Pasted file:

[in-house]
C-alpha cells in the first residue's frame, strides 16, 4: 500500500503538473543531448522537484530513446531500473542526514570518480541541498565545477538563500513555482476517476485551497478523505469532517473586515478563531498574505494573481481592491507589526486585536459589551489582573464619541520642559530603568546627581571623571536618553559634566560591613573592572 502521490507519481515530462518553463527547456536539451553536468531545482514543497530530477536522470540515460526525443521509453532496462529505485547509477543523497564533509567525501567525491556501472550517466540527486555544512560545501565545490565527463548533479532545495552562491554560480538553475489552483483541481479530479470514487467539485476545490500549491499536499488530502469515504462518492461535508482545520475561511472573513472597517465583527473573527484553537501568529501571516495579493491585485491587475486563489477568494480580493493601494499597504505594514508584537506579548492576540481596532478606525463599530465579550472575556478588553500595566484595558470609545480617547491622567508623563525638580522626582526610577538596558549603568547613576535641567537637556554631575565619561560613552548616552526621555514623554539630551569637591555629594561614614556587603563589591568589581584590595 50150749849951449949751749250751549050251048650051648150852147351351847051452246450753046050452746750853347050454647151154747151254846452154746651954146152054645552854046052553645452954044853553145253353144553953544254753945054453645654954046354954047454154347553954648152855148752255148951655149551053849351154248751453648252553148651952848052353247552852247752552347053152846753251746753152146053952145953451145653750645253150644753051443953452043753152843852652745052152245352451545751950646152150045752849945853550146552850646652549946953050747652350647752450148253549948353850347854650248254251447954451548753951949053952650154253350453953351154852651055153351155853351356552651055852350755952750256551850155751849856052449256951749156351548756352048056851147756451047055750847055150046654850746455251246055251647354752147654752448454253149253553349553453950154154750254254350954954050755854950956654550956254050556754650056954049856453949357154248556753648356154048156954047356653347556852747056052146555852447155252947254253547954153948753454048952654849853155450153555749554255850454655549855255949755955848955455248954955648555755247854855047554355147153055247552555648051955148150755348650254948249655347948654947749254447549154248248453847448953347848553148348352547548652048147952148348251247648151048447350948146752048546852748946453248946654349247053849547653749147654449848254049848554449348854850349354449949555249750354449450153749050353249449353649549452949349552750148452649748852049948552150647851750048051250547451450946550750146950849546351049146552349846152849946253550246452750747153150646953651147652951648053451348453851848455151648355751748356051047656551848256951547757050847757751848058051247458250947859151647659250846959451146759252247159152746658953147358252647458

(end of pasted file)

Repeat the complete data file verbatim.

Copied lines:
[in-house]
C-alpha cells in the first residue's frame, strides 16, 4: 500500500503538473543531448522537484530513446531500473542526514570518480541541498565545477538563500513555482476517476485551497478523505469532517473586515478563531498574505494573481481592491507589526486585536459589551489582573464619541520642559530603568546627581571623571536618553559634566560591613573592572 502521490507519481515530462518553463527547456536539451553536468531545482514543497530530477536522470540515460526525443521509453532496462529505485547509477543523497564533509567525501567525491556501472550517466540527486555544512560545501565545490565527463548533479532545495552562491554560480538553475489552483483541481479530479470514487467539485476545490500549491499536499488530502469515504462518492461535508482545520475561511472573513472597517465583527473573527484553537501568529501571516495579493491585485491587475486563489477568494480580493493601494499597504505594514508584537506579548492576540481596532478606525463599530465579550472575556478588553500595566484595558470609545480617547491622567508623563525638580522626582526610577538596558549603568547613576535641567537637556554631575565619561560613552548616552526621555514623554539630551569637591555629594561614614556587603563589591568589581584590595 50150749849951449949751749250751549050251048650051648150852147351351847051452246450753046050452746750853347050454647151154747151254846452154746651954146152054645552854046052553645452954044853553145253353144553953544254753945054453645654954046354954047454154347553954648152855148752255148951655149551053849351154248751453648252553148651952848052353247552852247752552347053152846753251746753152146053952145953451145653750645253150644753051443953452043753152843852652745052152245352451545751950646152150045752849945853550146552850646652549946953050747652350647752450148253549948353850347854650248254251447954451548753951949053952650154253350453953351154852651055153351155853351356552651055852350755952750256551850155751849856052449256951749156351548756352048056851147756451047055750847055150046654850746455251246055251647354752147654752448454253149253553349553453950154154750254254350954954050755854950956654550956254050556754650056954049856453949357154248556753648356154048156954047356653347556852747056052146555852447155252947254253547954153948753454048952654849853155450153555749554255850454655549855255949755955848955455248954955648555755247854855047554355147153055247552555648051955148150755348650254948249655347948654947749254447549154248248453847448953347848553148348352547548652048147952148348251247648151048447350948146752048546852748946453248946654349247053849547653749147654449848254049848554449348854850349354449949555249750354449450153749050353249449353649549452949349552750148452649748852049948552150647851750048051250547451450946550750146950849546351049146552349846152849946253550246452750747153150646953651147652951648053451348453851848455151648355751748356051047656551848256951547757050847757751848058051247458250947859151647659250846959451146759252247159152746658953147358252647458